Littler Global Guide - Puerto Rico - Q3 2019

Browse through brief employment and labor law updates from around the globe. Contact a Littler attorney for more information or view our global locations.

View all Q3 2019 Global Guide Quarterly updates   Download full Q3 2019 Global Guide Quarterly

Law Providing Unpaid Leave and Reasonable Accommodation for Victims of Abuse Enacted

New Legislation Enacted

Authors: Erika Berríos-Berríos, Capital Member, Ana Beatriz Rivera Beltrán, Member and Daniel Limés Rodríguez, Associate - Littler Puerto Rico

Act No. 83 of August 1, 2019, (Act 83) provides up to 15 days of unpaid leave, and/or reasonable accommodation, for employees who are themselves victims of abusive situations, or have a close family member who is. Additionally, it prohibits adverse actions and/or discrimination against the employee for partaking in this type of leave or reasonable accommodation. This is a detailed leave act that imposes several specific requirements on the employee as well as the employer, including an obligation for the employer to update its policies and procedures and to train employees regarding this leave. Employers that fail to comply with Act 83 may be subject to penalties of up to $5,000, as well as damages, including back pay.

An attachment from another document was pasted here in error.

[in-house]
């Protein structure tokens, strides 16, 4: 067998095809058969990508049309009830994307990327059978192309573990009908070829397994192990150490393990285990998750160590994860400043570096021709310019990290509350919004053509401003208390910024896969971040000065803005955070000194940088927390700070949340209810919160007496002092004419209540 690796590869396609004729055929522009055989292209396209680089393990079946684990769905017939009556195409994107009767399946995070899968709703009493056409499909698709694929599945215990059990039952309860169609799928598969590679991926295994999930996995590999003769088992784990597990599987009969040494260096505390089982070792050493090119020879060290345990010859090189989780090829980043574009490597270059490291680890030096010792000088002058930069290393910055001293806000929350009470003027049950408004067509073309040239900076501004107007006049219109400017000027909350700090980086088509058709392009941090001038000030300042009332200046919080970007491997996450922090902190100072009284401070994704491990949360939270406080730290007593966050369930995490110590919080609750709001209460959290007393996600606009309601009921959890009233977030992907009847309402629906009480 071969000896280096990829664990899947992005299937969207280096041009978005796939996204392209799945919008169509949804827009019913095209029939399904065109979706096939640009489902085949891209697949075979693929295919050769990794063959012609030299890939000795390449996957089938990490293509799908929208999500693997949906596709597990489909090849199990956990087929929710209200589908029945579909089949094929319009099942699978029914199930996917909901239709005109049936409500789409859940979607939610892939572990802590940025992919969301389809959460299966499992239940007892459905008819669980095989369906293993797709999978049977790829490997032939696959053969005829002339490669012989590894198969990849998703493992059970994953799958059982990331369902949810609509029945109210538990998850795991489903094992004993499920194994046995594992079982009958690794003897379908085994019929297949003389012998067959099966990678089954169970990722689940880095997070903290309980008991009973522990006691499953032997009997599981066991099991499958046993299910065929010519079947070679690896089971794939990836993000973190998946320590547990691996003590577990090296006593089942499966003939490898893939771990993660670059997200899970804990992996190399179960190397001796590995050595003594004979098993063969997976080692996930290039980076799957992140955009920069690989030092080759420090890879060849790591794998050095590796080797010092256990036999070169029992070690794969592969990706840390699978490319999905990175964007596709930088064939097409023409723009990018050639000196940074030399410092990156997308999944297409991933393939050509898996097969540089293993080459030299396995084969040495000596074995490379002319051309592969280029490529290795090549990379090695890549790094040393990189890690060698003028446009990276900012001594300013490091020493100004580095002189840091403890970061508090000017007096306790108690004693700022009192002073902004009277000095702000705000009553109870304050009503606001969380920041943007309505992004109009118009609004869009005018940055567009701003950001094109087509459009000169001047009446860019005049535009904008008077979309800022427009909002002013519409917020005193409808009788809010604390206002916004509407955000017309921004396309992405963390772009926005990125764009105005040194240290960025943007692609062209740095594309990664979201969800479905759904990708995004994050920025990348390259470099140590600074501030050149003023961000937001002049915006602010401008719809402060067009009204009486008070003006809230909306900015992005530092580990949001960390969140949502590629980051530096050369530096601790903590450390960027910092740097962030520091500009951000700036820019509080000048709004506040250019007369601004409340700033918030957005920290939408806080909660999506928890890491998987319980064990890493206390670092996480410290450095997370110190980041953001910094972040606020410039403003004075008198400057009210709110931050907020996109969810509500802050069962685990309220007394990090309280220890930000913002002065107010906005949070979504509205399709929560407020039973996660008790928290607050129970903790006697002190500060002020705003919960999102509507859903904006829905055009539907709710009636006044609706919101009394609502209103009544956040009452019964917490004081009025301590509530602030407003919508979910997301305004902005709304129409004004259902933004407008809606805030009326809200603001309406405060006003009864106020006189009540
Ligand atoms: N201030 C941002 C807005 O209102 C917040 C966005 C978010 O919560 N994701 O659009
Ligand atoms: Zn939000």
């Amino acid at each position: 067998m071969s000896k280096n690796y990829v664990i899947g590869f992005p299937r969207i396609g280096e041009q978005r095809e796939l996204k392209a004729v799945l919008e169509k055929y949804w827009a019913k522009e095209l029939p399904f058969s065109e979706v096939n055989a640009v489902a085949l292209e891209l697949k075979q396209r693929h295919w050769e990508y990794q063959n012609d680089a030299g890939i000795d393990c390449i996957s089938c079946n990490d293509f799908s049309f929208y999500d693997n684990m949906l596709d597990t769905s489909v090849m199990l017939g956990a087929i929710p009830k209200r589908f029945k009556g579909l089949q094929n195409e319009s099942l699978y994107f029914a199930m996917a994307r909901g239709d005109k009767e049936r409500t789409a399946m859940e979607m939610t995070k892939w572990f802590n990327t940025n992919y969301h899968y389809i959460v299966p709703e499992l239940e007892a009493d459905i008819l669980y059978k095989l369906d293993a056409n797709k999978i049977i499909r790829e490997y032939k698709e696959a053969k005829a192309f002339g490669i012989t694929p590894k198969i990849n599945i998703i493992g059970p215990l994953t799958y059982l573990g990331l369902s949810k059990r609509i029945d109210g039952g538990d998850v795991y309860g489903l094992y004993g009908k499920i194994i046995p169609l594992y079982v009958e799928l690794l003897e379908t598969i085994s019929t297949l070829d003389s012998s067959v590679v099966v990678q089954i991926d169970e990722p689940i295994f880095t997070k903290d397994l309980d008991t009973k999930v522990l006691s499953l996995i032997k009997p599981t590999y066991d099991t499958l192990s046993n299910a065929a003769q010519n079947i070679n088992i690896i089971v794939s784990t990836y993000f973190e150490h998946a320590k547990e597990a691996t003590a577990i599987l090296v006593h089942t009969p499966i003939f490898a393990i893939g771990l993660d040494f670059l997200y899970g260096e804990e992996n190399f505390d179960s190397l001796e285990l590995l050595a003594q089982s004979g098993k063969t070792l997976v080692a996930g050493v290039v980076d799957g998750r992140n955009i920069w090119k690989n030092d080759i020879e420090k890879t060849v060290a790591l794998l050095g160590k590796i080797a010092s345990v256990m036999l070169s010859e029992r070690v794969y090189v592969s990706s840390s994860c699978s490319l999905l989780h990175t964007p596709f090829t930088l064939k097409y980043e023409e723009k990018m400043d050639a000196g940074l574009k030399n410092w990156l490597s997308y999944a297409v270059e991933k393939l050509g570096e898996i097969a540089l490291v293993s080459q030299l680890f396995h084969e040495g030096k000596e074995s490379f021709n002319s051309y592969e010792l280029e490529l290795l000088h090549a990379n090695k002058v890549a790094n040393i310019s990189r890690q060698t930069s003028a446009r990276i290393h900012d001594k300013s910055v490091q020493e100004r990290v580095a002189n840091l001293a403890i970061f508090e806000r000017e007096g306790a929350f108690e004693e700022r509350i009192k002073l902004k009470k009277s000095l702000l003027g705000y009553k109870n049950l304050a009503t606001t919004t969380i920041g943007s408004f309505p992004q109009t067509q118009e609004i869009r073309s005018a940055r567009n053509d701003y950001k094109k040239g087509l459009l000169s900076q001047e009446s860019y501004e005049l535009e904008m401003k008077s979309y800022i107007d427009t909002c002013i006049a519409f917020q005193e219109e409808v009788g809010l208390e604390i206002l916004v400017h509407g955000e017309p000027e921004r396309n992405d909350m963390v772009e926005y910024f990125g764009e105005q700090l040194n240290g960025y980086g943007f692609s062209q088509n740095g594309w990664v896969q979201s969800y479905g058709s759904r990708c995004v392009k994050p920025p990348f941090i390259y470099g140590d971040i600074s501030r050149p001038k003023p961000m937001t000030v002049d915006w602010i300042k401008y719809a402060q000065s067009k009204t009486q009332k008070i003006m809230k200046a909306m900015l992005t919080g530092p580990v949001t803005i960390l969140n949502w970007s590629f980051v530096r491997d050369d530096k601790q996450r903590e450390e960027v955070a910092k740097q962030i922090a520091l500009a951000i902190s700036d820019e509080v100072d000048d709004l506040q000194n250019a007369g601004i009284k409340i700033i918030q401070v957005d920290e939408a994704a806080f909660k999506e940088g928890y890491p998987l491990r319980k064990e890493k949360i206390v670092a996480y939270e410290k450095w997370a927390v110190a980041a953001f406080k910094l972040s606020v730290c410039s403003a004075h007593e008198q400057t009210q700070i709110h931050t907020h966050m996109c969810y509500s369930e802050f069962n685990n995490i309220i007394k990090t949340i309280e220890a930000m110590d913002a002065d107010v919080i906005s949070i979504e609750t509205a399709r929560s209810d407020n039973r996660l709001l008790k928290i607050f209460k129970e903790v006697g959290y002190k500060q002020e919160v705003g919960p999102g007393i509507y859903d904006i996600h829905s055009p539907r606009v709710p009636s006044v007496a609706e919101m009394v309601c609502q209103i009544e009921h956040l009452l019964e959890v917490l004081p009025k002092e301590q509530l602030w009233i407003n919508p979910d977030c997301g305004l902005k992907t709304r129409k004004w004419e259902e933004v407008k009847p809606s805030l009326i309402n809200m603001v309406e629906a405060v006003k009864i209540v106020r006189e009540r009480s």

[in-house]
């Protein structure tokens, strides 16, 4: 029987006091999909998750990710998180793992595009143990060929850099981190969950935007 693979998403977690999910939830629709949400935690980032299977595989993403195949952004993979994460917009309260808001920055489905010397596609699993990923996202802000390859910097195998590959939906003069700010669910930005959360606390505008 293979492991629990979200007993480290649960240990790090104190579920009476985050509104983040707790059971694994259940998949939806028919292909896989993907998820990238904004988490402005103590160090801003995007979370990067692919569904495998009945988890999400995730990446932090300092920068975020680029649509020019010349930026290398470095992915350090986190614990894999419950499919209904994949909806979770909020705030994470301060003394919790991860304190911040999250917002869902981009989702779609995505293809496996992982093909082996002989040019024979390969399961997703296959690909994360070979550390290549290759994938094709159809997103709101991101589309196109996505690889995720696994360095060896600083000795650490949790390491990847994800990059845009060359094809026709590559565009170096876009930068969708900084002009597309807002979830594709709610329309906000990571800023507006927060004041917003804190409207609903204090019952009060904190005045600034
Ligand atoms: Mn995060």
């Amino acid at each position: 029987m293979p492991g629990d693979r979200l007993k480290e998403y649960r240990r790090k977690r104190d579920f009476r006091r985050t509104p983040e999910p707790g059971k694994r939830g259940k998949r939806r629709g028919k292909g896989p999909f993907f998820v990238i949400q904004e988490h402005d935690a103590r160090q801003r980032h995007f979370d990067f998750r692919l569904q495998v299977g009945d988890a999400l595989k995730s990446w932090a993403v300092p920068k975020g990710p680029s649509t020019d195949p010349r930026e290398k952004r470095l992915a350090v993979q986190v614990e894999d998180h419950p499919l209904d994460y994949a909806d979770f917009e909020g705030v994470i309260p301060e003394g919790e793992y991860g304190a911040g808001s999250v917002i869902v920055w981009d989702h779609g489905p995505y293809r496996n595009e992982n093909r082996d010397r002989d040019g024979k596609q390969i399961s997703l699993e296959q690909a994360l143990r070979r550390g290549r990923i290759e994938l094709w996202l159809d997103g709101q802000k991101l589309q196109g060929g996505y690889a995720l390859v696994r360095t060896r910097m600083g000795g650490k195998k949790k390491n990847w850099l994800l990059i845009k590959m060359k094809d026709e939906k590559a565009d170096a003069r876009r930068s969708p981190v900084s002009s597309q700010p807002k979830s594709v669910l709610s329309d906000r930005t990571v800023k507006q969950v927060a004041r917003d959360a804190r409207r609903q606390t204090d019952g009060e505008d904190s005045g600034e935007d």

Supreme Court Holds Act 2’s Counterclaim Bar Does Not Preclude Employer’s Independent Suit

Precedential Decision by Judiciary or Regulatory Agency

Authors: Erika Berríos-Berríos, Capital Member and Daniel Limés Rodríguez, Associate - Littler Puerto Rico

On July 26, 2019, the Supreme Court of Puerto Rico held that the express language of Puerto Rico’s Summary Procedure Act (Act 2), barring employer’s counterclaims, does not preclude a separate and independent action against the employee. The Supreme Court reasoned that Act 2’s counterclaim bar may promote judicial efficiency in employment claims, but the Act itself does not create or eliminate causes of action. The opinion then addressed the possibility of parallel litigation, and highlighted the ample procedural flexibility of trial courts under Act 2. This opinion clarifies that an employer may still pursue any possible claims it may have against the employee, even when defending itself under Act 2’s summary procedure.

Information contained in this publication is intended for informational purposes only and does not constitute legal advice or opinion, nor is it a substitute for the professional judgment of an attorney.